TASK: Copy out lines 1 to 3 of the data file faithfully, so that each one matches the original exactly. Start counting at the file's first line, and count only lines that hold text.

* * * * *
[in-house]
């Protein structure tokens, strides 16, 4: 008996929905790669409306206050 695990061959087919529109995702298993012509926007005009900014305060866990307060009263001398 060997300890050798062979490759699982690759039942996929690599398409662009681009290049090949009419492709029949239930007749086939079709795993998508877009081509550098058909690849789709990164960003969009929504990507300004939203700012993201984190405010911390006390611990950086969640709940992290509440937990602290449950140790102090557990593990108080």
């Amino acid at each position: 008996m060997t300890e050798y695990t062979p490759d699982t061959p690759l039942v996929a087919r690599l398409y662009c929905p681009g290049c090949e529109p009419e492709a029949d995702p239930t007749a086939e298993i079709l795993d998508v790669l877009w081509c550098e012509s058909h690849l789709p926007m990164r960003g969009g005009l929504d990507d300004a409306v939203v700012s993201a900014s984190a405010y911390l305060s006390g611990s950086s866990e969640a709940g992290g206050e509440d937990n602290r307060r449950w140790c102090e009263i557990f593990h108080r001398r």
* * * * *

[in-house]
């Protein structure tokens, strides 16, 4: 008996929905790669409306206050 695990061959087919529109995702298993012509926007005009900014305060866990307060009263001398 060997300890050798062979490759699982690759039942996929690599398409662009681009290049090949009419492709029949239930007749086939079709795993998508877009081509550098058909690849789709990164960003969009929504990507300004939203700012993201984190405010911390006390611990950086969640709940992290509440937990602290449950140790102090557990593990108080």
């Amino acid at each position: 008996m060997t300890e050798y695990t062979p490759d699982t061959p690759l039942v996929a087919r690599l398409y662009c929905p681009g290049c090949e529109p009419e492709a029949d995702p239930t007749a086939e298993i079709l795993d998508v790669l877009w081509c550098e012509s058909h690849l789709p926007m990164r960003g969009g005009l929504d990507d300004a409306v939203v700012s993201a900014s984190a405010y911390l305060s006390g611990s950086s866990e969640a709940g992290g206050e509440d937990n602290r307060r449950w140790c102090e009263i557990f593990h108080r001398r």